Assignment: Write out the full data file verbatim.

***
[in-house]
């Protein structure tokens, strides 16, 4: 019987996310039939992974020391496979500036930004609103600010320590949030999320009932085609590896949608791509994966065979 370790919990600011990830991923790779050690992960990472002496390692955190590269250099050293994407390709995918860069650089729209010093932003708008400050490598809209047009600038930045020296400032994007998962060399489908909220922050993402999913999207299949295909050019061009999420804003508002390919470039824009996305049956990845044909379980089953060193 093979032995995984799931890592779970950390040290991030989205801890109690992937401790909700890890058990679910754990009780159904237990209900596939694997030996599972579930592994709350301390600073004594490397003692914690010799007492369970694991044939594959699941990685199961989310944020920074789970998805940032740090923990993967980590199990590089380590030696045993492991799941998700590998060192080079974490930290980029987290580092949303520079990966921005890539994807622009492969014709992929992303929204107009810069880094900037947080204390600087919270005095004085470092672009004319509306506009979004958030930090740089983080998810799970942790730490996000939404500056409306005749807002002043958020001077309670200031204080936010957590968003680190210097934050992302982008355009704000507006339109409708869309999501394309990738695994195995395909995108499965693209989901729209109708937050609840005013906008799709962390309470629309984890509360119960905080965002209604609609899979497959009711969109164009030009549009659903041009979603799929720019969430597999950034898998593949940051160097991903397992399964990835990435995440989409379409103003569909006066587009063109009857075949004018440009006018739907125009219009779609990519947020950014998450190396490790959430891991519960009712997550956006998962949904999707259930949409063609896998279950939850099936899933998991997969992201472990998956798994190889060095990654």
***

[in-house]
């Protein structure tokens, strides 16, 4: 019987996310039939992974020391496979500036930004609103600010320590949030999320009932085609590896949608791509994966065979 370790919990600011990830991923790779050690992960990472002496390692955190590269250099050293994407390709995918860069650089729209010093932003708008400050490598809209047009600038930045020296400032994007998962060399489908909220922050993402999913999207299949295909050019061009999420804003508002390919470039824009996305049956990845044909379980089953060193 093979032995995984799931890592779970950390040290991030989205801890109690992937401790909700890890058990679910754990009780159904237990209900596939694997030996599972579930592994709350301390600073004594490397003692914690010799007492369970694991044939594959699941990685199961989310944020920074789970998805940032740090923990993967980590199990590089380590030696045993492991799941998700590998060192080079974490930290980029987290580092949303520079990966921005890539994807622009492969014709992929992303929204107009810069880094900037947080204390600087919270005095004085470092672009004319509306506009979004958030930090740089983080998810799970942790730490996000939404500056409306005749807002002043958020001077309670200031204080936010957590968003680190210097934050992302982008355009704000507006339109409708869309999501394309990738695994195995395909995108499965693209989901729209109708937050609840005013906008799709962390309470629309984890509360119960905080965002209604609609899979497959009711969109164009030009549009659903041009979603799929720019969430597999950034898998593949940051160097991903397992399964990835990435995440989409379409103003569909006066587009063109009857075949004018440009006018739907125009219009779609990519947020950014998450190396490790959430891991519960009712997550956006998962949904999707259930949409063609896998279950939850099936899933998991997969992201472990998956798994190889060095990654």